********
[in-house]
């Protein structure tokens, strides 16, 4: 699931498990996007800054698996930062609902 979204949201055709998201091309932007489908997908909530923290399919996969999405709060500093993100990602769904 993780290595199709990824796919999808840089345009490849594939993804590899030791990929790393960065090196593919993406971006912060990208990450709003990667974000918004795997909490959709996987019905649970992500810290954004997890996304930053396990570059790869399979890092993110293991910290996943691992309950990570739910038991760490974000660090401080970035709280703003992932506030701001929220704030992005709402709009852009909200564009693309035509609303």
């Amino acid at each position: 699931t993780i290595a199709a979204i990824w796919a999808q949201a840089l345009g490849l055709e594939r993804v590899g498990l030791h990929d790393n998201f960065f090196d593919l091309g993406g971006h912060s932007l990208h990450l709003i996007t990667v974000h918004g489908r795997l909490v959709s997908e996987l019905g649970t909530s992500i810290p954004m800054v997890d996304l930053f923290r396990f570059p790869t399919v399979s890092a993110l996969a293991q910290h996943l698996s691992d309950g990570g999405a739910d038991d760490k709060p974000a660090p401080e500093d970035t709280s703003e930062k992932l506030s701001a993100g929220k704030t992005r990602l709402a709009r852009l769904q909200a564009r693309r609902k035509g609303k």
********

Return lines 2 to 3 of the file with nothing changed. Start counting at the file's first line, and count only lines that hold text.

């Protein structure tokens, strides 16, 4: 699931498990996007800054698996930062609902 979204949201055709998201091309932007489908997908909530923290399919996969999405709060500093993100990602769904 993780290595199709990824796919999808840089345009490849594939993804590899030791990929790393960065090196593919993406971006912060990208990450709003990667974000918004795997909490959709996987019905649970992500810290954004997890996304930053396990570059790869399979890092993110293991910290996943691992309950990570739910038991760490974000660090401080970035709280703003992932506030701001929220704030992005709402709009852009909200564009693309035509609303």
């Amino acid at each position: 699931t993780i290595a199709a979204i990824w796919a999808q949201a840089l345009g490849l055709e594939r993804v590899g498990l030791h990929d790393n998201f960065f090196d593919l091309g993406g971006h912060s932007l990208h990450l709003i996007t990667v974000h918004g489908r795997l909490v959709s997908e996987l019905g649970t909530s992500i810290p954004m800054v997890d996304l930053f923290r396990f570059p790869t399919v399979s890092a993110l996969a293991q910290h996943l698996s691992d309950g990570g999405a739910d038991d760490k709060p974000a660090p401080e500093d970035t709280s703003e930062k992932l506030s701001a993100g929220k704030t992005r990602l709402a709009r852009l769904q909200a564009r693309r609902k035509g609303k």